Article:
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How to Hire a Sitter or Nanny

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Hiring a babysitter used to be such a simple process: plan a night out, call the neighborhood kid to come over, pay her three dollar/hour and enjoy your evening. But with today’s caregivers undergoing special training, putting together detailed résumés, citing personal references and actively seeking jobs online, child care is no longer confined to the cul-de-sac. In fact, it’s like hiring your own employee, except she works in your home instead of your office. 


With the increase in options, convenience and technology also comes the increased need for an effective way to screen these potential sitters and nannies. A quick but effective way, that is, since working parents are especially pressed for time. As the founder and CEO of Sittercity.com, and author of “Love at First Sit,” here is the simple four-step screening process we recommend to families across the country.


Step 1: Check Online Reviews
Good child-care Web sites allow parents and sitters to leave reviews for each other. Does the sitter mind if evening business meetings run late? Will she care for a sick child, so you don’t have to take another day off? Online sitter profiles and reviews reveal all of this information right up front, so you don’t have to waste any time analyzing the applicants and wondering about their hidden reputations. 


Step 2: Conduct an Interview
The three big things you’ll want to ask about in an interview are the sitter’s experience/background, her approach to discipline and what safety training she has. Remember: The best interview questions are open-ended, such as, “Tell me about a time when …” If you can, keep your kids around for a brief mother’s helper period where the potential sitter is alone with them while you’re still around so you can get a feel for how they interact.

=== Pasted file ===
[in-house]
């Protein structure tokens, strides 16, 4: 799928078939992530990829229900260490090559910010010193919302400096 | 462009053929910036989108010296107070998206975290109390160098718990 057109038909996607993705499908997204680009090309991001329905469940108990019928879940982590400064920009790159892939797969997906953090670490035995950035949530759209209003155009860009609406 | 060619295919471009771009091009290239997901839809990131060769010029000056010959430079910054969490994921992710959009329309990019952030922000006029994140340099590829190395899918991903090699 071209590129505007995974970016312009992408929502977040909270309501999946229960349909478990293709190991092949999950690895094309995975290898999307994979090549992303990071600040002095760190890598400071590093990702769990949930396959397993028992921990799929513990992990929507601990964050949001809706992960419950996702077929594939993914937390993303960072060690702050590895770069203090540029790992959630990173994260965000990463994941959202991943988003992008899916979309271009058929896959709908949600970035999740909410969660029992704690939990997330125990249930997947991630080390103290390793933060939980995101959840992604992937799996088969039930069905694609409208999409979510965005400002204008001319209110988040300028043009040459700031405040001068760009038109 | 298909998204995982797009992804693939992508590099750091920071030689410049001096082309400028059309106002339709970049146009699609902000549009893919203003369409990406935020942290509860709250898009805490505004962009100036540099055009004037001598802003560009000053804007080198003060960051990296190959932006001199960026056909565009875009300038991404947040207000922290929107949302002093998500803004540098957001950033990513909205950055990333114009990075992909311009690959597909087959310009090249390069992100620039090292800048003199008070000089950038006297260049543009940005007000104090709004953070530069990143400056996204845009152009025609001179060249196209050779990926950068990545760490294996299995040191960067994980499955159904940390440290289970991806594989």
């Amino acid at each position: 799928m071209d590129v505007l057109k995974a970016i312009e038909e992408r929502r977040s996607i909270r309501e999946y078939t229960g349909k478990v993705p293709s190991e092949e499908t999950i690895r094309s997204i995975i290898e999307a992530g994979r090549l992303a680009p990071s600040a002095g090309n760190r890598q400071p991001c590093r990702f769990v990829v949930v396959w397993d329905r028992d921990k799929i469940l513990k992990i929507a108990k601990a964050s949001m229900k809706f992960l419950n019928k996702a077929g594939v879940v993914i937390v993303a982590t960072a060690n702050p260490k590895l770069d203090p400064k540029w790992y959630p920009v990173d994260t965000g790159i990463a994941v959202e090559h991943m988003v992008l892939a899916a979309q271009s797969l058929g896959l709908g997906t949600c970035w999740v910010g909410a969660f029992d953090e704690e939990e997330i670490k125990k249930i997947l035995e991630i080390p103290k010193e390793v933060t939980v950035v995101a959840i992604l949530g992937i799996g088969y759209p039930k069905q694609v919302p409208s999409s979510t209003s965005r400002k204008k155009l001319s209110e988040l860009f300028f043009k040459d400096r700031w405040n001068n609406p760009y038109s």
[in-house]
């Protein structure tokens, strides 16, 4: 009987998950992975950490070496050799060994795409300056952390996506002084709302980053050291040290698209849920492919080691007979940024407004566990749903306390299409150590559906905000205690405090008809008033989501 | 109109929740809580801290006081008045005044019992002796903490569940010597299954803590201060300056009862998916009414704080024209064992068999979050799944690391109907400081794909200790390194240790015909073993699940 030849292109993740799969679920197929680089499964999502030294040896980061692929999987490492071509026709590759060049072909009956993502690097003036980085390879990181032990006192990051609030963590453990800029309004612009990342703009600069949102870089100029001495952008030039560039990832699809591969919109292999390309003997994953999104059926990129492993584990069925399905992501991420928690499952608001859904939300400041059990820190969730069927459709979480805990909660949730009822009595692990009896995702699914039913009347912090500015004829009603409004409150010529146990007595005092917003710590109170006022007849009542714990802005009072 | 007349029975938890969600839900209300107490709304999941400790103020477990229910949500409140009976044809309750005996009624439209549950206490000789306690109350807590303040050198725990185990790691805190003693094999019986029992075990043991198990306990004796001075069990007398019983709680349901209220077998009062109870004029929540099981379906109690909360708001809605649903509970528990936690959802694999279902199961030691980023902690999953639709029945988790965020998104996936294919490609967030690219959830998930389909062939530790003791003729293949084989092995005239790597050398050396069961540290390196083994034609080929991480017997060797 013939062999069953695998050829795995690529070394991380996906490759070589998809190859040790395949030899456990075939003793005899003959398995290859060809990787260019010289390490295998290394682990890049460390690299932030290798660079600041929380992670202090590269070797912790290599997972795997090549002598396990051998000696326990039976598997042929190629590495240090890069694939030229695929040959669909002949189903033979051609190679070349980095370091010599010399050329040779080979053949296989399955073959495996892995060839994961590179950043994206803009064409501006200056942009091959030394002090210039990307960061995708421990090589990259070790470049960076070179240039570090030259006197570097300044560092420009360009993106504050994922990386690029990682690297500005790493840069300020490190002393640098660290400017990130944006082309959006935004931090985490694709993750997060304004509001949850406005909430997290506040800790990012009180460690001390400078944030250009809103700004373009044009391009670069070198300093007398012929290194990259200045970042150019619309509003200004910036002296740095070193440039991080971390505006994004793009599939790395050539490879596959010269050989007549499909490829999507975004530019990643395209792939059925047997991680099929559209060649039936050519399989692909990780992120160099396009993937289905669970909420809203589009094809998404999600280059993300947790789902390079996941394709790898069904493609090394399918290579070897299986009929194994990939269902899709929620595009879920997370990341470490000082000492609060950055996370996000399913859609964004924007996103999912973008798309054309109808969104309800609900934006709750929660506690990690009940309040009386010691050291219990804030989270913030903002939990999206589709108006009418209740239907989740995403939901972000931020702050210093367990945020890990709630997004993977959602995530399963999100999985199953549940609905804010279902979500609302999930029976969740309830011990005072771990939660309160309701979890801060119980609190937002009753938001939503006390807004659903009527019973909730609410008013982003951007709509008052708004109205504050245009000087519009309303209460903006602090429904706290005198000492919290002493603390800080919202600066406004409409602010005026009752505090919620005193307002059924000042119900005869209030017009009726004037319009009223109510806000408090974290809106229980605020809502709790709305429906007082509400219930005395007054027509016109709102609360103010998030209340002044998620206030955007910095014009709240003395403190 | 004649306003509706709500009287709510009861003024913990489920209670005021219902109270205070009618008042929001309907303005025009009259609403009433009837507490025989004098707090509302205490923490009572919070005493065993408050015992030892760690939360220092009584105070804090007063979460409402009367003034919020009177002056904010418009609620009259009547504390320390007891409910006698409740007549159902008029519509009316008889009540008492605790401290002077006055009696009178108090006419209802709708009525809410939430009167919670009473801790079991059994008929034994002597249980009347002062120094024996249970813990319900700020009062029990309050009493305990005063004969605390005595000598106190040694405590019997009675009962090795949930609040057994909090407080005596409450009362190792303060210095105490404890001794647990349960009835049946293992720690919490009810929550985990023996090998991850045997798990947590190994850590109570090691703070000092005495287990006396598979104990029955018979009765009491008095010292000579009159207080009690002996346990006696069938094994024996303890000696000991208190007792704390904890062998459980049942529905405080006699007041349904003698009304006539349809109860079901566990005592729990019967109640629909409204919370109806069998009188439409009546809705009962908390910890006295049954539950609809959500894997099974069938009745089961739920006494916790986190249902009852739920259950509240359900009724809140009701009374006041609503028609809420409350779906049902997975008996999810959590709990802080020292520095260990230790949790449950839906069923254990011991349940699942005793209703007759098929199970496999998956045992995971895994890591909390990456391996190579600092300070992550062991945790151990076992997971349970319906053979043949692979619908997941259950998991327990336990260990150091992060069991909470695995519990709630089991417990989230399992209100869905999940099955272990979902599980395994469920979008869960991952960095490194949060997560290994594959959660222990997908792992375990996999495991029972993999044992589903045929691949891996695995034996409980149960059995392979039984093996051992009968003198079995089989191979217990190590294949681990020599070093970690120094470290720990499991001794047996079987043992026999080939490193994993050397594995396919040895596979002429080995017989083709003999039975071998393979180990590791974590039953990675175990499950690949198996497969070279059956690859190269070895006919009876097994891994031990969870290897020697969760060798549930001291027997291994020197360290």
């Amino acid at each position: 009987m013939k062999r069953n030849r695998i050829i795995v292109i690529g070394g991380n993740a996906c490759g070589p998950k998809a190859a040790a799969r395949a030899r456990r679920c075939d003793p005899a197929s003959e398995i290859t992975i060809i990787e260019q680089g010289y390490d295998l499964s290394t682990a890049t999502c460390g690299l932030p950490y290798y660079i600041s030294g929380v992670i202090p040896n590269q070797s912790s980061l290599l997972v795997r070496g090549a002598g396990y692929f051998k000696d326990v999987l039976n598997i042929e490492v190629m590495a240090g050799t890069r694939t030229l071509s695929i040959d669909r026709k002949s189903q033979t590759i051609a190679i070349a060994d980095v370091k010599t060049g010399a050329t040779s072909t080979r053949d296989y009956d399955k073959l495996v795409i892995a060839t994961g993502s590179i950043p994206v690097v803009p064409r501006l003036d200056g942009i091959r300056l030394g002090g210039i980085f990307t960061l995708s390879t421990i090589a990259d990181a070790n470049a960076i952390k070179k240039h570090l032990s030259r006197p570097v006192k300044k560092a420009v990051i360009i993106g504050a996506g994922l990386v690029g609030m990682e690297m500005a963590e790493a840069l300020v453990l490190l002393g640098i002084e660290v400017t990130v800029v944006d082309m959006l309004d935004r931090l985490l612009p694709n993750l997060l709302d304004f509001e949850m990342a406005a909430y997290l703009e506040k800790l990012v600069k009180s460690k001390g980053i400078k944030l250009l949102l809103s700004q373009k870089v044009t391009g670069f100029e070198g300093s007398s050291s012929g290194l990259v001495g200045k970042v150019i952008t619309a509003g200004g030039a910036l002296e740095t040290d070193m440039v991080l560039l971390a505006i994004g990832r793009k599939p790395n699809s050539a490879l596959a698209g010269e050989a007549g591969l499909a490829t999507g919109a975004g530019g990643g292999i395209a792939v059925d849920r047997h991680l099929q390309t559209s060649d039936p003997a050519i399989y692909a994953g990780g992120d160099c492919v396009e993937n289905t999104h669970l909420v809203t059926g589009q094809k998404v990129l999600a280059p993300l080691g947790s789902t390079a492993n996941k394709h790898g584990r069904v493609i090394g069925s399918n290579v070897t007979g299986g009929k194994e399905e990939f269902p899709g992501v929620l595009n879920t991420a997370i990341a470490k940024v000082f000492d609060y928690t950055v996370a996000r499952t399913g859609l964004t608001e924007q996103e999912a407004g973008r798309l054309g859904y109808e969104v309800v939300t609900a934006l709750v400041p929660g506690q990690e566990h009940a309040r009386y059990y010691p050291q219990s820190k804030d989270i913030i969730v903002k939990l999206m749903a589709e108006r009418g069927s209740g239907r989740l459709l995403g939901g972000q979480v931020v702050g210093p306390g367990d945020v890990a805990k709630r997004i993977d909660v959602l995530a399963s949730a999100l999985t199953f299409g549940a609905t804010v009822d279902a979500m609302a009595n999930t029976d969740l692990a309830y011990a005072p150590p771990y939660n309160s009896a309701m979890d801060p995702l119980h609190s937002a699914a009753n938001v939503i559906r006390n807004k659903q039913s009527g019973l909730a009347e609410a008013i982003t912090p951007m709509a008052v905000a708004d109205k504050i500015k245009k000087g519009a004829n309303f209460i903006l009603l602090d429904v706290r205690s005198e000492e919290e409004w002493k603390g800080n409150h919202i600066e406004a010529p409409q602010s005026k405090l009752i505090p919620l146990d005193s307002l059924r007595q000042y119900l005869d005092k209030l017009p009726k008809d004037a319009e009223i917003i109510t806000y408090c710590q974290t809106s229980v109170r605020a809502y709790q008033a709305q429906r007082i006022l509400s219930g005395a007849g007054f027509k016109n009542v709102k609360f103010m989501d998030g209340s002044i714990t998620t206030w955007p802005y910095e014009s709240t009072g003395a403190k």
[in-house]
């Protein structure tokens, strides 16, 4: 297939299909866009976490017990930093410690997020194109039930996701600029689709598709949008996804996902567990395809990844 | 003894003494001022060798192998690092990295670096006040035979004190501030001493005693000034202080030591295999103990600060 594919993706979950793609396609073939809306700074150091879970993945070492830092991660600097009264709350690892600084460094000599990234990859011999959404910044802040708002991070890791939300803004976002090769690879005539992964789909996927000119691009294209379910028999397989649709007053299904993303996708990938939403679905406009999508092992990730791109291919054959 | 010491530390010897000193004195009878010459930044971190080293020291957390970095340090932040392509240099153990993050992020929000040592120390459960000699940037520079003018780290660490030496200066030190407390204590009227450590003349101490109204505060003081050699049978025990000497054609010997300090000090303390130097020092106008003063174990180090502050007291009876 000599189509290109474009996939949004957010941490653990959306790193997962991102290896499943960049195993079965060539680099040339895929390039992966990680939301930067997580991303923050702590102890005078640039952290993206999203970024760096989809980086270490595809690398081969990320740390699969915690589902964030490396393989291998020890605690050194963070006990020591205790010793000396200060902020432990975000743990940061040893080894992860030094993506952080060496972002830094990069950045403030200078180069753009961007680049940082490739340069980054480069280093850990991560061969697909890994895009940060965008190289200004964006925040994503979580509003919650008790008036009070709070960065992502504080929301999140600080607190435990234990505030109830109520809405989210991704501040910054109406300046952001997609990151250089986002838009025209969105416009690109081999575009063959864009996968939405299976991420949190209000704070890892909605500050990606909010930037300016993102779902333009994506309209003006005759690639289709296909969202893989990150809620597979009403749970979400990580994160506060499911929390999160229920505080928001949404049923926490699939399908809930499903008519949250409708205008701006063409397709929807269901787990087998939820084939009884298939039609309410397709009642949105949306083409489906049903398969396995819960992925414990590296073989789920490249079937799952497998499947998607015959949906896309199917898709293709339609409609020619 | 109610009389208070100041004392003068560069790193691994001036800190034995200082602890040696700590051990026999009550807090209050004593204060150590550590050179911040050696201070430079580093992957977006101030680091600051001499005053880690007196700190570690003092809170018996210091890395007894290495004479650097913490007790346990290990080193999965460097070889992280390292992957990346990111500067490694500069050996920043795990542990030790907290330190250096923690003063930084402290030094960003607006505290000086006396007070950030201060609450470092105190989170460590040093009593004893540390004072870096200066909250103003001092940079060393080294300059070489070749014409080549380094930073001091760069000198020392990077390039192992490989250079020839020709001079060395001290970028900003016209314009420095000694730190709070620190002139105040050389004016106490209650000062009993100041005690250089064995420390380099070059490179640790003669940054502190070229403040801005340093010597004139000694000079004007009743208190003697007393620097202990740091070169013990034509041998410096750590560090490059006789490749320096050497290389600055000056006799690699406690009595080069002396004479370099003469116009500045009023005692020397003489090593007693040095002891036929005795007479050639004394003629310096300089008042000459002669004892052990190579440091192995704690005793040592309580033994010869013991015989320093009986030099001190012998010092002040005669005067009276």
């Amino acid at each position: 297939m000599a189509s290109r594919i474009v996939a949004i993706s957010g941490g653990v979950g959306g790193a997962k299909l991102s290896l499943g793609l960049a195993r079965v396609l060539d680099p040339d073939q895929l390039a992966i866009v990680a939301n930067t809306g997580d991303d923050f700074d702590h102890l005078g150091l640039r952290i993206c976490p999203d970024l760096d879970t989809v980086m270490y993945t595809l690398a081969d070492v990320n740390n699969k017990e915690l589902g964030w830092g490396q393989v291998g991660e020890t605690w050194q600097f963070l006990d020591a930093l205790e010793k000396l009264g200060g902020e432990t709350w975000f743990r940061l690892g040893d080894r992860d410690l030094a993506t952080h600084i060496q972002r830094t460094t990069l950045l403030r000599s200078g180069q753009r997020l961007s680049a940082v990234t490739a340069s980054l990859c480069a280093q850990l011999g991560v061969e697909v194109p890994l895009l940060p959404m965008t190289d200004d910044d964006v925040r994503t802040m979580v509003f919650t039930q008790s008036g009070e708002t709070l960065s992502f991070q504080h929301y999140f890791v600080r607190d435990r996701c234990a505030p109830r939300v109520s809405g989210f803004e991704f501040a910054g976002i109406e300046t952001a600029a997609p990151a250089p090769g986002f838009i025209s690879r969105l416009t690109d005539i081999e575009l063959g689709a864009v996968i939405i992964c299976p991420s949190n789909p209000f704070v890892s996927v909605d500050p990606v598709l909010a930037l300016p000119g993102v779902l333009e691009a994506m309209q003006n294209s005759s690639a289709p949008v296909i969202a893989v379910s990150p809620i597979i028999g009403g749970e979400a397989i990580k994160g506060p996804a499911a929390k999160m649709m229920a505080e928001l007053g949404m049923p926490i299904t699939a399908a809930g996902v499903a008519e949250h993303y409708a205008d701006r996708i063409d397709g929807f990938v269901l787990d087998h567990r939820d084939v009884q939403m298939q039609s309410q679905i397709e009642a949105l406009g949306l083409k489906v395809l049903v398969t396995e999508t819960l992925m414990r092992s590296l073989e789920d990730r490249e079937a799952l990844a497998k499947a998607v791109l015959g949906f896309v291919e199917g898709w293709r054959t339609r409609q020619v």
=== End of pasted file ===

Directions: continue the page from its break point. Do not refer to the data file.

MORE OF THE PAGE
Step 3: Check References
The typical babysitter will have two references that have already agreed to serve as such. First-timers may just use a parent or teacher, but either way, the babysitter should provide you with the phone number and email address of references so you can contact them. Checking references doesn’t have to take long—asking a few brief, but important, questions should get the job done:


  • What are Susie’s best qualities?
  • How comfortable are you with her in charge?
  • How do your children like her?
  • What issues have you had with Susie?
  • Would you hire her again? Why or why not? 


Step 4: Get a Background Check
This final safety precaution will help give you peace of mind and confirm your instincts about a sitter. Some child-care sites offer background checks on their sitters, and it should cost anywhere from ten dollars to absolutely nothing. Once you’ve chosen your favorite sitter, keep two others on file as backups just in case your primary sitter can’t make it when you simply can’t miss work. 


Article adapted for w2wlink.com by Genevieve Thiers of Sitter City.com.


 

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